On the way to the gas station we stopped at our church, mentioned above, so Diane could drop off the aprons she had washed, and so we could spruce the joint up a bit because we are the assigned cleaners this month. Diane signed us up so we have to do it. As soon as we got within eye-shot of the church it was evident that the lawn needed a severe mowing. Since Floyd resigned as our arborist, and lawn maintenance person extraordinaire, such tasks are now available for anyone who wants to volunteer their time, like Floyd has for the past 28 years or so. Maybe it’s not 28 years, but he’s been doing it for a really long time. Now someone else needs to pick up the reigns and get it done. Since I was there, my conscience dictated my path to the mower barn, a little room at the end of the church car port, and I got to work. It’s a fairly new Craftsman, and works just great. I think it took me only a couple of hours to get it all mown, and the mower washed. I had to wash it because that’s what Floyd did before putting it away. There’s no way I was going to ride it hard and put it away dirty. No sir! Not me. So, I washed it, top to bottom and it looked good as new when I put it away. Now my conscience is telling me that I should probably do that with my mower at home. I treat it terrible and I’m surprised it still runs, but it does. It’s been very faithful to me. So, before using it next time, I will wash it and change the oil. Then I will wash it when I’m done. I don’t have a mower shed to store it in, however, because I haven’t built it yet. One of these days … until them, I park it under a holly tree where it’s protected pretty good from the rain. When it rains.

After leaving the church we headed for Scappoose to see how much gas we could pour into the rig. I truly don’t have any idea how many gallons the two tanks hold, but it’s a lot. We went to the Fred Meyer gas station, across the street from Fultanos and Les Schwab, and used Diane’s Fred Meyer card to drain their pumps. Luckily, Diane shops at Freddie’s fairly often which provides some relief at the pump when a lot of shopping has been done. She recently took all of our related school children there to buy school clothes which resulted in 45 cents off a gallon. They have a 35 gallon limit on that, however. Fortunately, the front tank didn’t take 35 gallons, so we just moved the rig up a little (it started right up!) so we could finish the 35 gallons in the rear tank. When it stopped, we ran the card again so we could fill that tank, and wound up getting 15 cents off whatever they could pump into that tank. It’s a smaller one, so I was sure it wouldn’t take 35 gallons. It didn’t. Total cost was just shy of $150 for the two tanks. I suspect that will get us to Fort Stevens just fine. Perhaps it will even get us home, too. We’ll see.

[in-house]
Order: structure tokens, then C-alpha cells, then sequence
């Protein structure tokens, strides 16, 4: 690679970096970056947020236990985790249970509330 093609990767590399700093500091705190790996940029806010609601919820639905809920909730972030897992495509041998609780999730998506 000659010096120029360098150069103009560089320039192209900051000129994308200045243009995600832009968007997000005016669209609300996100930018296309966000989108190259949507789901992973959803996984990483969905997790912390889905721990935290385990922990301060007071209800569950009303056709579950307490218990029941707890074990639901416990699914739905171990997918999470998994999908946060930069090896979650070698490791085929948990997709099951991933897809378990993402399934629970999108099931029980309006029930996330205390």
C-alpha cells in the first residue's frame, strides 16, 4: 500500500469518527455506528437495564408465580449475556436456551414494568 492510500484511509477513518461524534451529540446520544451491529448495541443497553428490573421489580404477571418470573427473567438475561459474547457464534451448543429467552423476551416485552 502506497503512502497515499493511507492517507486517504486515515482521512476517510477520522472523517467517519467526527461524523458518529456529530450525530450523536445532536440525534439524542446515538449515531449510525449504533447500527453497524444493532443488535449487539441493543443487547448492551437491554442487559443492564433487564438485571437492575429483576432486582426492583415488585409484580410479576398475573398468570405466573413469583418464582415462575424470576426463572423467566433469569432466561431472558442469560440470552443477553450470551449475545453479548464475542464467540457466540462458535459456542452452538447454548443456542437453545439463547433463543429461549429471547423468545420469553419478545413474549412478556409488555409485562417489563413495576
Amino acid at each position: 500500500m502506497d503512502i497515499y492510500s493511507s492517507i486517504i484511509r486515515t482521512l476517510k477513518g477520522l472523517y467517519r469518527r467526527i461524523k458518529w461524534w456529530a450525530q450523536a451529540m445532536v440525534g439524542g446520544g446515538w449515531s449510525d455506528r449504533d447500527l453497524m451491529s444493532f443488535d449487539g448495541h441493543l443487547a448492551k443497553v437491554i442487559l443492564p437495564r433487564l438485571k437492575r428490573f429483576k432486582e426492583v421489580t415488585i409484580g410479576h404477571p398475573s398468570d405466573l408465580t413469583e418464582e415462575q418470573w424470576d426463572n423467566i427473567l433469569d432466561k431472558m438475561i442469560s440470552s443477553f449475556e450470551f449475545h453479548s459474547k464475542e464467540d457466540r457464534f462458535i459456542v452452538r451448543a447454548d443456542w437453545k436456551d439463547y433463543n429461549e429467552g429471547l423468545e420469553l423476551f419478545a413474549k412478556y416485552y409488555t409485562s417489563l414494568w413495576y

Now it’s almost 9 pm, I’m hungry, and need to stop and get a snack.

Leave a Reply

Fill in your details below or click an icon to log in: Logo

You are commenting using your account. Log Out /  Change )

Facebook photo

You are commenting using your Facebook account. Log Out /  Change )

Connecting to %s

This site uses Akismet to reduce spam. Learn how your comment data is processed.